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Tech 21 Roto Choir

Leslie Cabinet Simulator Pedal By Dave Lockwood
Published August 2013

A mechanical Leslie rotary-speaker cabinet sound in a pedal!

The uniquely complex, spacious swirl of a real, mechanical Leslie rotary-speaker cabinet is a truly inspiring sonic effect, but unless you're predominantly an organ player who will spend the majority of your gig making full use of it, the logistical challenge of using the real thing is often prohibitive. As a consequence, there has been a ready market in 'Leslie simulators' for years, and not just for keyboard players.Tech 21 Roto Choir effects pedal.

Guitarists have been hijacking the effect for almost as long as it has been around, but many pedal-format effects purporting to offer Leslie simulations actually sound nothing like the real thing, simply offering a fast modulation of pitch and/or tonality. The 'classic' Leslie employs separate mechanical modulation systems for high and low frequencies, and it is the interaction between these two, as they ramp up and down at different rates, that creates the complex effect we know and love.

Tech 21's hybrid analogue/digital Roto Choir pedal succeeds in replicating the ramping modulation aspect of the sound beautifully — as well as any hardware simulator I've heard, in fact. That's the bit that takes place in the digital realm, but the effect is undoubtedly aided by the pedal's all-analogue tube-amp and speaker simulation. Leslie cabinets have integral, relatively low-powered, tube power amps, which are easily driven into a warm, gentle distortion, forming an essential component of the overall effect. The Roto Choir pedal's Drive control governs the amount of SansAmp-like simulated tube overdrive, with a Level trim for matching the output to a variety of destinations, and a Speaker Sim switch for direct recording or use with full-range PA speakers.

There's plenty of level available for driving line inputs directly, but if you plan on plugging the Roto Choir into the front end of a guitar amp, you'll want to keep the level control well down to ensure that noise remains at acceptable levels. You can restore unity gain through the pedal by upping the drive setting to around halfway. Real Leslie cabinets are not the quietest, and the Roto Choir's self-noise is about comparable with the real thing, especially when feeding a line input, or when patched via an amp's effects loop. The electronically buffered bypass is clean and quiet, with silent switching.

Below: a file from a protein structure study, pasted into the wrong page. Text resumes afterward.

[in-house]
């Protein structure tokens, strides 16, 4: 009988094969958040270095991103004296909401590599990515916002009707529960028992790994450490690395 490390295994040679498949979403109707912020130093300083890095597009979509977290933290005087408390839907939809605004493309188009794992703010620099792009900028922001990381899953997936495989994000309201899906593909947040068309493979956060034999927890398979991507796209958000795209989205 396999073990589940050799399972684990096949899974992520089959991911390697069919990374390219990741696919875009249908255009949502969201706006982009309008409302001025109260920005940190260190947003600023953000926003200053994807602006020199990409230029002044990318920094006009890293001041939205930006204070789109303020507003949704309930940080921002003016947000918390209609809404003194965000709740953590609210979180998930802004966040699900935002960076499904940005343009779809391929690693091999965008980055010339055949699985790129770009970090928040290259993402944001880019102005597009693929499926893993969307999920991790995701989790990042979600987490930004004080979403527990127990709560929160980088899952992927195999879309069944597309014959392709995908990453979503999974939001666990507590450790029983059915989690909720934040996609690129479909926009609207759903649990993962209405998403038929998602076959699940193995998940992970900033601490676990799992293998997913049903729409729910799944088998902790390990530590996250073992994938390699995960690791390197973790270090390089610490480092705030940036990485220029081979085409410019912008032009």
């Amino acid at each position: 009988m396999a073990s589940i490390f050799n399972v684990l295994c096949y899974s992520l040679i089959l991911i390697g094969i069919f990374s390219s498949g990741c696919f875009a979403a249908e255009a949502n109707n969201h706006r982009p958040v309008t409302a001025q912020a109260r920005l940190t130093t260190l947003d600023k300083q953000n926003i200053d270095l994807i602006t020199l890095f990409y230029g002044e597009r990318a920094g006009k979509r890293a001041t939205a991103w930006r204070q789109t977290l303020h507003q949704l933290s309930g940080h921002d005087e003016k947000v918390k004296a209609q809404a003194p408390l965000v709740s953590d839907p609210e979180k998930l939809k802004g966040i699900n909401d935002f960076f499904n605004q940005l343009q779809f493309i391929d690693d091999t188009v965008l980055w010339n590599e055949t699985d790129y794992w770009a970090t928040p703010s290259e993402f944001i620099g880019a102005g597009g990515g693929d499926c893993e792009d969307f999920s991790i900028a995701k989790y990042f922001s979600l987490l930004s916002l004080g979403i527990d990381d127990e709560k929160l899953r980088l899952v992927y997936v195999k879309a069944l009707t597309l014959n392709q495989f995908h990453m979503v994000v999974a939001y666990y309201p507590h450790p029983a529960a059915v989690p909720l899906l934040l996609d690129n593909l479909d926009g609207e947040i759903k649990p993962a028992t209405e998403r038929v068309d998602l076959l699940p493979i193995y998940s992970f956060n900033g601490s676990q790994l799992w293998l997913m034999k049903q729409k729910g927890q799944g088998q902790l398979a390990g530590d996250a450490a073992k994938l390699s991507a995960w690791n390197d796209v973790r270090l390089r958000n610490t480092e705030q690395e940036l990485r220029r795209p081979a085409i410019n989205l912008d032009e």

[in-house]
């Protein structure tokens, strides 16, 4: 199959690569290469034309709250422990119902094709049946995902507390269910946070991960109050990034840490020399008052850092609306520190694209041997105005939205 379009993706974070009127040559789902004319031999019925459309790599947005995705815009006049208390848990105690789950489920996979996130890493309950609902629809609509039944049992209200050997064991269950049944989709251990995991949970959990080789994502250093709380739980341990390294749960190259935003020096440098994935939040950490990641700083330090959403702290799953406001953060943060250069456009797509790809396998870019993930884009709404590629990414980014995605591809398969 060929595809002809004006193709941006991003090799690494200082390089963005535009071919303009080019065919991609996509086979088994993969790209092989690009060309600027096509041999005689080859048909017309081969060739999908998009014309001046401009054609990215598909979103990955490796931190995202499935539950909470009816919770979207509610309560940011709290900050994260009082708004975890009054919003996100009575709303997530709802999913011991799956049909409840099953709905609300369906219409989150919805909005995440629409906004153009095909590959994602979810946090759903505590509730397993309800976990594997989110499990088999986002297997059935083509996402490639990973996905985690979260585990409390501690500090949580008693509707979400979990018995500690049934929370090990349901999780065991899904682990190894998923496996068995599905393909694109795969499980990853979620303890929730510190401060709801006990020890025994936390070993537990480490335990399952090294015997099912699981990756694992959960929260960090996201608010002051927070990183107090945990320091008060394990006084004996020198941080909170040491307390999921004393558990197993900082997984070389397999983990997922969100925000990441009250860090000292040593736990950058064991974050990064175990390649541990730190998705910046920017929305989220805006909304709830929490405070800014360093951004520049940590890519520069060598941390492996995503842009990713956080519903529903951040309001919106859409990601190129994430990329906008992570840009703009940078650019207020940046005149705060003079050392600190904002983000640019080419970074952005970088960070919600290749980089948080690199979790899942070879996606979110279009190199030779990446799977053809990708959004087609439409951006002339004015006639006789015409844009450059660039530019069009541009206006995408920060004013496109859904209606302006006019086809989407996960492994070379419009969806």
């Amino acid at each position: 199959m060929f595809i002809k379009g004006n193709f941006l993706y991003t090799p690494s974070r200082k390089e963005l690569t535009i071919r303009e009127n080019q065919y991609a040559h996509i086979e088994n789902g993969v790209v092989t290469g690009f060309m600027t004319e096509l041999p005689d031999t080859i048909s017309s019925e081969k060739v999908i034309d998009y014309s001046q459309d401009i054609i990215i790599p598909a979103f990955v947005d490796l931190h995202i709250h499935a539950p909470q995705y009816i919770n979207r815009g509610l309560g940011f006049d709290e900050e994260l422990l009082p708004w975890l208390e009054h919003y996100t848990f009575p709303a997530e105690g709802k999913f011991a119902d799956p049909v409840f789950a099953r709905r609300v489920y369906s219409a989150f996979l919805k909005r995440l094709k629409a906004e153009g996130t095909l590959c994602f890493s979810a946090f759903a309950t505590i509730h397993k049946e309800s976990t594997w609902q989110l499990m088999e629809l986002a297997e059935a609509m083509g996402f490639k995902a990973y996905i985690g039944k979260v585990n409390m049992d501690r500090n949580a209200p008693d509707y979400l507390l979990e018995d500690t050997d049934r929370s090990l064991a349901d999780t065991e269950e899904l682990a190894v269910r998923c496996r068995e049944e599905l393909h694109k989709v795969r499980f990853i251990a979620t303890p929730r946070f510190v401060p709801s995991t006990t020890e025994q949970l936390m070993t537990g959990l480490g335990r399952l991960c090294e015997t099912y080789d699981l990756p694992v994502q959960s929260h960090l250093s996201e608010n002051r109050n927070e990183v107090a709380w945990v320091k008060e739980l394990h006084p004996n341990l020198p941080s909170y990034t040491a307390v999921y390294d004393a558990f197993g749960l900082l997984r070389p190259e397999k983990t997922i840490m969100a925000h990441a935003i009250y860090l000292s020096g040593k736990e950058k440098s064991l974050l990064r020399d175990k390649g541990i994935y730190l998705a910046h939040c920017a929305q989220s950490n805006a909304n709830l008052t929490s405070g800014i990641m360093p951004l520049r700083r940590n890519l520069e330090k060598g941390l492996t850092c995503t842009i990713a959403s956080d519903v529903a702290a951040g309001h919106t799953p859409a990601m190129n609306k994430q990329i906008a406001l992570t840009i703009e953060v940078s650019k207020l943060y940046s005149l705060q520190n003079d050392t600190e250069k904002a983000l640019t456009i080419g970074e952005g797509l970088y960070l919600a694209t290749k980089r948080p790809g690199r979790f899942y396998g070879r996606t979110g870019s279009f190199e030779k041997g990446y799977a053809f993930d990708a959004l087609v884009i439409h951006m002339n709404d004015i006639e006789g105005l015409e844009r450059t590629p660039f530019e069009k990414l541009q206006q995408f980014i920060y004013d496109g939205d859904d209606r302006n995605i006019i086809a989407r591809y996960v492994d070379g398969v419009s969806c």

If you use a TRS jack out of the pedal, the output is actually stereo, and this adds greatly to the authenticity and spaciousness of the effect. You can also fine-tune your virtual miking point with the Position knob, the sound being subtler and more integrated when 'miked' further away; when miked close-up, the level modulation deepens and the Doppler effect becomes more exaggerated, just like the real thing.

Speed control is an essential element of any Leslie simulator, and here we have a Fast/Slow footswitch and a knob to set the Top Speed that will be attained in the Fast setting. The slowest speed is preset, and, although possibly not slow enough for some, is fine for my preferences. You can also achieve a Brake setting, in which the rotors are fully stopped but the sonic signature of the speaker system is retained, by setting the Top Speed control to minimum. Overall, the speed controls seem a sensible compromise that will allow most people to get most of what they want, without over-complicating the interface.

The remaining controls consist of a useful two-band EQ, bypass footswitch and a Bi-amped option that determines whether you are replicating a two-way system like a Leslie 122, with rotating drum for the low-frequency cone driver and a spinning top-end horn, or one of the simpler systems that just have a rotating drum and single cone driver. The audible effect of the latter, while not as complex, is still very musically usable, especially on guitar.

There aren't that many remotely authentic Leslie simulators available with a 9V DC, compact pedal form-factor, so Strymon's Lex Rotary (slightly more expensive, at $299) stands out as an apparent direct competitor for the Roto Choir. The differences lie primarily in that the Lex is all-DSP-based, whereas the Roto Choir's tube emulation and speaker sim are analogue, and the Lex also offers a stereo signal path and remote control. Keyboard players may value the latter facilities, while guitarists may be drawn to the Roto Choir's analogue bits. Not everyone needs a Leslie effect, of course, but if you do, you'll probably want it to be an authentic-sounding one, and Tech 21's Roto Choir is certainly that!